But there are broader lessons to be drawn. These rapid shifts are a warning to political commentators: Don't overinterpret a given political moment. While the ideological predispositions of most Americans are pretty well set, two factors still vary greatly from election to election -- ideological intensity and the support of independents. Both political parties have proved themselves capable of exciting their base, appealing to independents and securing decisive majorities -- and of squandering all these advantages quickly. At least in national politics, no future political outcome is predestined by current trends, demographics or other tools of tarot punditry. The Carville-like book of political predictions is a roulette guess, black or red. Either party can dominate -- or fail.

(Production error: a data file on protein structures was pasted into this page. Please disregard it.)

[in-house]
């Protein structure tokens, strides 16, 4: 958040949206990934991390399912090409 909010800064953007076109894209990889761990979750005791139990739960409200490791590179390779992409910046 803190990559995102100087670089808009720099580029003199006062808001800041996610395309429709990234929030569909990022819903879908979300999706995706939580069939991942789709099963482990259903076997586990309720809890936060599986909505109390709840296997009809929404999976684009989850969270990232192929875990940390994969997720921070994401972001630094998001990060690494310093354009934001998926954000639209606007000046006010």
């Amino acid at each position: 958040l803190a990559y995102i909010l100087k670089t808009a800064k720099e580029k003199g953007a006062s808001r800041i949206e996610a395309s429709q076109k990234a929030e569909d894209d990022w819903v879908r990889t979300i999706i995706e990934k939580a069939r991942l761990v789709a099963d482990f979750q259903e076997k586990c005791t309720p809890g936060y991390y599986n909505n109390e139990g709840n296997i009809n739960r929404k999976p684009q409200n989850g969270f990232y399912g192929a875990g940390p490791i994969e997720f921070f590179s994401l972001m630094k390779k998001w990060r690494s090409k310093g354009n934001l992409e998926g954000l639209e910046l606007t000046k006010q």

These swings also hint at a deeper dynamic. The velocity of political change seems to be increasing, propelled by information technology and a breathless, polarized media. Political time has become compressed. The interval between hero worship and humiliation has narrowed. The pace of disillusionment has quickened. Americans, along with Thomas Jefferson, may like a little rebellion now and then. But indulged too frequently, the habit seems more like instability. And the world is left to wonder about the consistency, even the coherence, of American economic and foreign policy.
Above all, this recent history should provide lessons for the winners. Even decisive victories are fragile. Majorities are built with the support of both partisans and independents. Results are ultimately more important than purity. Ideological overreach provokes a backlash. In the current case, there is a genuine uprising in favor of fiscal responsibility and job-creating growth -- but there is no mandate for the deconstruction of the modern state. The first revolution will be hard enough.
Following a large political victory, however, it is easier to drink deeply and dream. Which makes it likely that someone will write: "The Permanent Tea Party Majority."